3. The PL/CTCSS Tone must be turned off in the Voter.conf file  Example: txctcsslevel = 0

Without going into detail on why this works here, let us concentrate on the more practical application of it. 
The short explanation of this method is that at certain levels of deviation of an FM carrier a particular audio frequency modulating the carrier will create a series of nulls in the center carrier of the signal at particular deviation levels. 
If you want more detail on this go HERE.  
For your purposes I will skip to the end and give you the answer. If you modulate your FM carrier with a 1247.4 Hz sine wave tone you will null the center carrier of your transmitter at 3.0 KHz of deviation. 
All that needs to be done is to observe the output of your transmitter on a spectrum analyzer and start with you TX pot all the way down. Increase the TX pot very slowly because the null can be easy to miss. As you increase the audio level a one point you will see that center spike of the signal start to go down and then disappear entirely. At this point, while injecting your 1247.4 Hz signal, you adjust the TX pot until the carrier is completely gone, your deviation should be at exactly 3 KHz. Now, you perform this same procedure on the other transmitters and they should all be in alignment now. 
Here is in excellent video on measuring FM deviation using this method

You can inject that 1247.4 Hz tone in one of two ways that I know of. One is using a function generator and injecting it in the receive input of the RTCM/Voter Board to go out the transmitter. If you are doing this, make sure you insert the audio tone input the RTCM/Voter board and NOT generate it using a service monitor as RF going into the radio receiver. You will find if you do this, it will cause the null to be incorrect.  The other which is easier and works just as well in my experience, is using the Allstar software to generate that tone for us. This is again done in the Asterisk command line using this command:

 rpt cmd your_node_number cop 48 !1247.4/20000

This command as written will generate a 1247.4 Hz tone for a period of 20 seconds and then stop. The breakdown of this command is: 
cop48 - the call to generate a tone or tone sequence
! - This prefix says that these are single audio tones and not DTMF
First Number - Frequency in Hz of the tone(s) you want to generate
/ - Separation between the first and second numbers
Second Number - The Duration in Milliseconds you want the tone to transmit for

For more information on generating tones and tone sequences in Allstar, go HERE.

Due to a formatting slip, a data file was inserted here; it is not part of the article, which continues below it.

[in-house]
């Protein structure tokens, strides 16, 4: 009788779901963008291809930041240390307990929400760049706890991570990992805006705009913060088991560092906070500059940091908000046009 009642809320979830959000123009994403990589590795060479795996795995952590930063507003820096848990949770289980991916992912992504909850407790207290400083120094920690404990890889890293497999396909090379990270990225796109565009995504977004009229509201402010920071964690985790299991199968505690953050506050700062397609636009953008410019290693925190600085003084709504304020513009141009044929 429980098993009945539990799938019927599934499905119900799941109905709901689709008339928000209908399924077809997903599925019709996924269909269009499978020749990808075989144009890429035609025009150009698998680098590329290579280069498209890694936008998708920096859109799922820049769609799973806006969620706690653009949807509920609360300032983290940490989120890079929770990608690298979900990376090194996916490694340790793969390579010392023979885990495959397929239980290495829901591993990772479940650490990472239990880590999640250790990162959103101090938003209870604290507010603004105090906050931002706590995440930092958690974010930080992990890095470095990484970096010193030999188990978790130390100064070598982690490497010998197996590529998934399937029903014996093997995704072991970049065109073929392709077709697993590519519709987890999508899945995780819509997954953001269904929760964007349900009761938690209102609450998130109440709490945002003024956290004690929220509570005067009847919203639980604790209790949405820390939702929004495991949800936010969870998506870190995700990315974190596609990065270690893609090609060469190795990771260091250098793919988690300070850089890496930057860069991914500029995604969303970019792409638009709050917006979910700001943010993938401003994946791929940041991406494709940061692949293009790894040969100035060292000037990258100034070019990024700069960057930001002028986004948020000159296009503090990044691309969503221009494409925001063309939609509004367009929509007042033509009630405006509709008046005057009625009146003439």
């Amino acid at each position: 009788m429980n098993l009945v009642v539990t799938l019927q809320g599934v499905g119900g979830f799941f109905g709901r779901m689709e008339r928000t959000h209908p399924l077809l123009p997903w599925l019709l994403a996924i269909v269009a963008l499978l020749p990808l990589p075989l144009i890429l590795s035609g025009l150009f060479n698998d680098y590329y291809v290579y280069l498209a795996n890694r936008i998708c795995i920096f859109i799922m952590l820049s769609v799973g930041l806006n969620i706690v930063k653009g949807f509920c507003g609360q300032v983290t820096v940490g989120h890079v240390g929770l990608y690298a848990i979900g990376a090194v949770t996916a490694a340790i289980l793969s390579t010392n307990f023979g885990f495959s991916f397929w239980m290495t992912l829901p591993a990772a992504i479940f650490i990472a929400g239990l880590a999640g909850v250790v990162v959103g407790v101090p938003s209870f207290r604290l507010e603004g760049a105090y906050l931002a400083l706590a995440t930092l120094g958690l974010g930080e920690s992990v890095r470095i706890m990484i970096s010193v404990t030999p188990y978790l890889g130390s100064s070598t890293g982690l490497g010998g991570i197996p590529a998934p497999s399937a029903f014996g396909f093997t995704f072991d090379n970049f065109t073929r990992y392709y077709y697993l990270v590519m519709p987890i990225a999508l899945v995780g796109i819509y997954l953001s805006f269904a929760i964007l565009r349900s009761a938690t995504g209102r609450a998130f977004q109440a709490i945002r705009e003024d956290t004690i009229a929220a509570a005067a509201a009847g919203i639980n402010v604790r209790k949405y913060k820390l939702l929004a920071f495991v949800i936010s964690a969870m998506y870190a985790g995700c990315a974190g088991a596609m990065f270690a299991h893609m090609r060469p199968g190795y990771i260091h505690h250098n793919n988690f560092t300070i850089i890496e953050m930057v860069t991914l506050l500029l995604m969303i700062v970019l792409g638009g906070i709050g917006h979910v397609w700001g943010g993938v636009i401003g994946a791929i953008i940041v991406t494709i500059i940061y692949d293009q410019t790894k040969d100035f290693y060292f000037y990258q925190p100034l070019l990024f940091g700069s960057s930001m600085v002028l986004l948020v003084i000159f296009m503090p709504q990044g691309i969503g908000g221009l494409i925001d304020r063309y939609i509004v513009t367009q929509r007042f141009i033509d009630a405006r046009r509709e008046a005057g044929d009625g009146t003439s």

Do not mix the methods of generating tones between the transmitters otherwise you may get poor results. The point is for all the transmitters to be the same and in order to do that, the same tone generation method must be employed for every transmitter in the system using the same equipment. The key to getting everything in alignment is CONSISTENCY! What method and equipment you use to align one site should be used on all sites in the system. 
Voting Receiver RX Adjustment

This adjustment is not as critical and all that is needed is a signal generator that can produce a 1000 Hz tone at 3 KHz of deviation. If this isn't available a good quality radio that can produce DTMF tones can also be used. Most radios produce their DTMF tones at between 3.0 and 3.3 KHz of deviation on wide band. A good DTMF digit to use would be the "A" digit because this produces the highest and lowest tones being 697 Hz and 1633 Hz. 
The RTCM/Voter Board makes this adjustment pretty easy, in the menu under option #97 you can view the audio input level in real time.

Using a signal generator you can adjust the display using the RX Audio pot to 3 KHz or using the a DTMF tone you would adjust it to just over 3 KHz on the display. This level needs to be the same across all your receivers otherwise you will notice odd voting behavior between the receivers as well as differences in the audio level when the system switches from one receiver to another. Reason why we use 3 KHz as our adjustment goal is because the that is what Allstar expects it to be. If you happen to have a narrow band system at 12.5 KHz you would inject a 1 KHz tone at 1.5 KHz of deviation but you would still adjust your receive level to the 3 KHz mark on the display.